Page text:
Available at: http://digitalcommons.calpoly.edu/theses/1714
Date of Award
MS in Aerospace Engineering
This thesis is directed toward the feasibility of observing satellites on the nano scale and determining an accurate propagated orbit using a Meade LX600-ACF 14” diameter aperture telescope currently located on the California Polytechnic State University campus. The optical telescope is fitted with an f/6.3 focal reducer, SBIG ST-10XME CCD camera and Optec TCF-S Focuser. This instrumentation allowed for a 22’ X 15’ arcminute FOV in order to accurately image passing LEO satellites. Through the use of the Double-r and Gauss Initial Orbit Determination methods as well as Least Squared Differential Correction and Extended Kalman Filter Orbit Determination methods, an accurate predicted orbit can be determined.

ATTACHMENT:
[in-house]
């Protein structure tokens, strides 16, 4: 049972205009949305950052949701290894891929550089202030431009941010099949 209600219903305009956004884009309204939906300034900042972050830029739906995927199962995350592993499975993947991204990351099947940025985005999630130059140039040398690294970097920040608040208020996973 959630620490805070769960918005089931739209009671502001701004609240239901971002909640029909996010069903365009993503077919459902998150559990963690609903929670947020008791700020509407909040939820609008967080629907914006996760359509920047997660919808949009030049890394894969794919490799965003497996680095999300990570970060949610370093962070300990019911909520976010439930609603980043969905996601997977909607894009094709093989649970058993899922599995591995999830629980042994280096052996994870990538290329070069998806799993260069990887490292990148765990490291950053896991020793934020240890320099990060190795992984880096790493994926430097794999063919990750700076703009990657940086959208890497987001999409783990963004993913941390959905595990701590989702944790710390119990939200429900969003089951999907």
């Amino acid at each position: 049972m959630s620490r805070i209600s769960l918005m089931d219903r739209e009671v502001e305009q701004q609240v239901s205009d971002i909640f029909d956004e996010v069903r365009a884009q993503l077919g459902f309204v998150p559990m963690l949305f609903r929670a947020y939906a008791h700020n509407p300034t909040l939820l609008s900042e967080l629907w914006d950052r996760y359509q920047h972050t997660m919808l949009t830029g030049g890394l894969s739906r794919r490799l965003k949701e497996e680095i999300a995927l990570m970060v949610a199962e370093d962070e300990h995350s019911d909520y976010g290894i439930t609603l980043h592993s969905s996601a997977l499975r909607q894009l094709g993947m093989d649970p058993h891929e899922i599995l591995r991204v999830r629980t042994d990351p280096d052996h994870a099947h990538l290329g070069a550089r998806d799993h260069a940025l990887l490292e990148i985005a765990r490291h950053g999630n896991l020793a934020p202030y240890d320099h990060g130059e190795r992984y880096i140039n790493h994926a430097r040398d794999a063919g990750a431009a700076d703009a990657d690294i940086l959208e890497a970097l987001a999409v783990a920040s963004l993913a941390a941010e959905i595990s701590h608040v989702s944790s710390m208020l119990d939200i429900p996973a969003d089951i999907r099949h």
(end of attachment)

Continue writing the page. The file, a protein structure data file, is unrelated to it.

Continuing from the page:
These calculated values from observational data of satellites within the Globalstar system are compared against the most updated TLEs for each satellite at the time of observation. The determined differential errors from the well-defined TLEs acquired via online database were used to verify the feasibility of the accuracy which can be obtained from independent observations. Through minimization of error caused from imaging noise, pointing error, and timing error, the main determination of accurate orbital determination lies in the instrumentation mechanical capabilities itself. With the ability to acquire up to 7 individual satellite observations during a single transit, the use of both IOD and OD methods, and the recently acquired Cal Poly telescope with an increased 14” aperture, the feasibility of imaging and orbital determination of nanosatellites is greatly improved.